Headteacher Bev Burrows and Jo Millen, Year 6 Teacher and English lead, of St Elisabeth’s Church of England Primary School, Stockport. Here they share with us how beautiful units of work have empowered their teachers to provide high quality teaching of writing through high quality literature.
Centring on engaging, vocabulary-rich texts, with a wealth of writing opportunities within and across the curriculum as well as signposting wider curriculum enrichments is what has made an impact at St Elisabeth’s who have been using carefully crafted units of work throughout the Spring Term. Read on to find out what this Q&A told us about the role of vocabulary teaching, contextualised grammar and pupil engagement has had on transforming writing outcomes at their school.
So, what impact has reading into writing had at St Elisabeth’s?
Bev: The teaching sequence is crucial. Episodes of Learning are clear and packed with engaging contextualised grammar work. The reading of high quality, engaging texts which covers global themes, is intertwined with the learning of reading skills and our children have never enjoyed English lessons so much!
The children are hooked into the text through thought-provoking activities, followed by a clear teaching sequence that not only supports the teachers with structure, but allows children to immerse themselves in the text in a build-up to extended writing.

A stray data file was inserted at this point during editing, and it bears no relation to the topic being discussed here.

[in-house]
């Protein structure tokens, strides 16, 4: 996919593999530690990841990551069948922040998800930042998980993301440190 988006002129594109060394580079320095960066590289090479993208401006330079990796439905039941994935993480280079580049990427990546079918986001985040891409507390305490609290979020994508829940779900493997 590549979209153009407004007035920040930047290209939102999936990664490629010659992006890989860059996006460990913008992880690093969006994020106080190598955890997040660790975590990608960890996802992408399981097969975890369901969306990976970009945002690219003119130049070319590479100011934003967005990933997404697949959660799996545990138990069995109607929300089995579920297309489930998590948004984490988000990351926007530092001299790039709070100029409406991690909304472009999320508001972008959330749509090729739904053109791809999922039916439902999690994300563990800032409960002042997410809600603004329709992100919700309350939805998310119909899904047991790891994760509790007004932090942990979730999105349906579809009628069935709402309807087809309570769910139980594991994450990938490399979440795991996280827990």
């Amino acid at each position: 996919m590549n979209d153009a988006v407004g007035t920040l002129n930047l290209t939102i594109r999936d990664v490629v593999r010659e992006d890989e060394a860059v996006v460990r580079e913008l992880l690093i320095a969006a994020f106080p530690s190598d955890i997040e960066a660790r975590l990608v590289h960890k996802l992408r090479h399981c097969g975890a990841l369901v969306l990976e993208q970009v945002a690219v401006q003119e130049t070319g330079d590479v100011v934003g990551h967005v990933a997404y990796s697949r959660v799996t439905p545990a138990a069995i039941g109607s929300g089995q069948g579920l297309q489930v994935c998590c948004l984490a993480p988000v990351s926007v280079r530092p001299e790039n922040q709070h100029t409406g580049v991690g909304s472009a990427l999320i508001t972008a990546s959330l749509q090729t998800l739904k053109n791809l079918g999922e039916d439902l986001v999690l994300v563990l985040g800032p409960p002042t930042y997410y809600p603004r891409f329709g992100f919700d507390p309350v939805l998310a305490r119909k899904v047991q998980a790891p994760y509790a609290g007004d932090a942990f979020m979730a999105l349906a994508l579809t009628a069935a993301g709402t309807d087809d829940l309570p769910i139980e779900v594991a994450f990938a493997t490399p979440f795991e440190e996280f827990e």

How about the composition?
Bev: The structure that move from the reading into the writing allow children to ‘dive deep’ into an analyses of the text, with a clear focus on the effect on the reader.
As a result of a reading into writing approach, when it came to their independent writing, children’s minds were filled with ideas from the rich-language and contextualised grammar activities, freeing up cognitive space to focus on mastering the writing techniques required for their year group, importing these very skills into their own writing.
What about reading as a prerequisite to the writing that follows; what has made a difference?
Bev: Their reading skills have significantly been developed due to the exploration of author language choices, meaning of words, phrases and sentences in context and explicit links to the impact on the reader.
This has been supported through comprehension activities with scaffolded explanatory phrases to support children’s opinions on the effect the writing has on the reader and their ability to explain their thinking.
The most obvious impact of this has been the children’s confidence when faced with reading comprehension questions.
Jo: By reading the book and looking at the model texts, it really helps us to connect with the words we are writing on the page. I know my writing has improved.
What about the vocabulary the children have been using in their writing?
Bev: Another significant impact of the approach has been raising the profile of vocabulary. Direct vocabulary teaching is a daily occurrence here at St Elisabeth’s. The children are now keen to talk and use new words. Children are using their natural curiosity and showing an interest in the language choices made by the author.